â€śTodayâ€™s agencies fail to help marketers engage with consumers, who, as a result, are becoming less brand loyal,â€ť writes Peter Kim, a senior analyst at Forrester and author of the report.
â€śTo turn the tide, marketers will move to the connected agency, one that shifts from making messages to nurturing consumer connections.â€ť
The forces killing off the old system are twofold, and one is the explosion of media options that make no one medium a must-have experience. It's the end of mass media in which advertisers could push out their message and consumers were forced to accept that message as the price of admission. Nobodyâ€™s a captive audience anymore, argues Kim. Expensive ad campaigns across mass media no longer work in this new media landscape."
On your next call: You need to stop thinking about how the media you are selling will "expose a message to a target audience" and start thinking about how the media you are selling will elicit a reaction, interaction, or ongoing relationship with a group of individuals. Stop thinking exposure and start thinking interaction. Now remind the members of your staff who can't sell the online piece that with it there is no feedback loop or interaction. Oops.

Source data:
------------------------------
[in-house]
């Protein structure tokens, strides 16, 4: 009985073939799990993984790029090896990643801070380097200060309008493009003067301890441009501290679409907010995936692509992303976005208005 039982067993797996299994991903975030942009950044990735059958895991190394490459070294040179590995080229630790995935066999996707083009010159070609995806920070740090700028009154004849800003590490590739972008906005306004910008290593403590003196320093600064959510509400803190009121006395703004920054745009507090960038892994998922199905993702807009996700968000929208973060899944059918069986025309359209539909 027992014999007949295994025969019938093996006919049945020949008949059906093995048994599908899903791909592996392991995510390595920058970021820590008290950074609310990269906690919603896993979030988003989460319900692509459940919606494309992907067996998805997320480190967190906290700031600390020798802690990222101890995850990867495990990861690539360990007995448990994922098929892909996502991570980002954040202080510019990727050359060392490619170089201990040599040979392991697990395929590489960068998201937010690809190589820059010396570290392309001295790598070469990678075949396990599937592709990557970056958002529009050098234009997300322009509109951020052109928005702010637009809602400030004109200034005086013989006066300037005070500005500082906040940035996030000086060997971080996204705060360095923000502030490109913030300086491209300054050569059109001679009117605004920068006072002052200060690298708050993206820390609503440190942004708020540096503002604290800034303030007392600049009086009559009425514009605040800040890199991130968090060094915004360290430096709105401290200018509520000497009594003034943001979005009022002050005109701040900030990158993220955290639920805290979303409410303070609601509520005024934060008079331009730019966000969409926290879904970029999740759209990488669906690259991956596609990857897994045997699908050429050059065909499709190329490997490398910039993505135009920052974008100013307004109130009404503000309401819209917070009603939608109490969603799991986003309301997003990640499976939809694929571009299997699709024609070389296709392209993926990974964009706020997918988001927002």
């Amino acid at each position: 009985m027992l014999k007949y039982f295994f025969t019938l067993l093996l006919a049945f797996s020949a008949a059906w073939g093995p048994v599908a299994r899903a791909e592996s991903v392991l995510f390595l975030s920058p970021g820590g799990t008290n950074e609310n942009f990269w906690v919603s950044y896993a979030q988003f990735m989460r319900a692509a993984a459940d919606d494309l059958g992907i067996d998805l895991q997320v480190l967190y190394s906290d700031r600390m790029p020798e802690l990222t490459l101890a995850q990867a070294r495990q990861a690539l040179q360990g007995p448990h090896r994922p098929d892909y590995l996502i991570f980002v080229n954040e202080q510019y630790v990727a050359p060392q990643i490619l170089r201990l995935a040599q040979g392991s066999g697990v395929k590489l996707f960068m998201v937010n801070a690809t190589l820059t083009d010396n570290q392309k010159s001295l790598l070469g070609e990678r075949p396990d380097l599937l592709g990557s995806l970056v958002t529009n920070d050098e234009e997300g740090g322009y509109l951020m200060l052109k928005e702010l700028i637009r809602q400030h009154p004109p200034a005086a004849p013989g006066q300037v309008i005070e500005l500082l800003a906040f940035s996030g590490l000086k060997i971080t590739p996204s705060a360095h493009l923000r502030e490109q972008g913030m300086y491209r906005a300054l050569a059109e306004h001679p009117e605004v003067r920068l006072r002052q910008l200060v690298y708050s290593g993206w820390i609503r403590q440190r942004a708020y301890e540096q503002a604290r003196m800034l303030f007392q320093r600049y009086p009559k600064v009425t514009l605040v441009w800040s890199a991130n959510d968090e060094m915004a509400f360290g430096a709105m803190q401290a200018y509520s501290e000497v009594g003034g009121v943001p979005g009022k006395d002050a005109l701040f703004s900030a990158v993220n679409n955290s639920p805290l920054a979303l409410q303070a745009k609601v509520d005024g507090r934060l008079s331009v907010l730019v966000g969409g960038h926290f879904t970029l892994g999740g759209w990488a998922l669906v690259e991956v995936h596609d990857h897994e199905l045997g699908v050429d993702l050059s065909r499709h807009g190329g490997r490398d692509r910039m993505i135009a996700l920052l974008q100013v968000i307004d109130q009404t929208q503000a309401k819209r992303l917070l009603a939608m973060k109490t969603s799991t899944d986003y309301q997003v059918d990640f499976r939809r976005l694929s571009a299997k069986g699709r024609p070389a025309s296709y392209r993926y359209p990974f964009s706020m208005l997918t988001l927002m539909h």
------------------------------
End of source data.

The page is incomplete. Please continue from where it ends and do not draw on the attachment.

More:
Read more here ...
FOLIO:'s annual, much-anticipated Magazine Job Report is out, and it's a great read (I should knowâ€”I co-wrote it!). It's choc-full of interesting, if not surprising, anecdotes.Like this one:
Craigslist is a deplorable resource, according to ZweigWhiteâ€™s [Dick] Ryan. â€śResumes from Craigslist make my skin crawl. Some have worked out but many have been unmitigated disasters,â€ť he says. For entry level positions, however, he admits it can be useful, as people under the age of 30 are relying on social sites such as Craigslist and even Facebook and MySpace.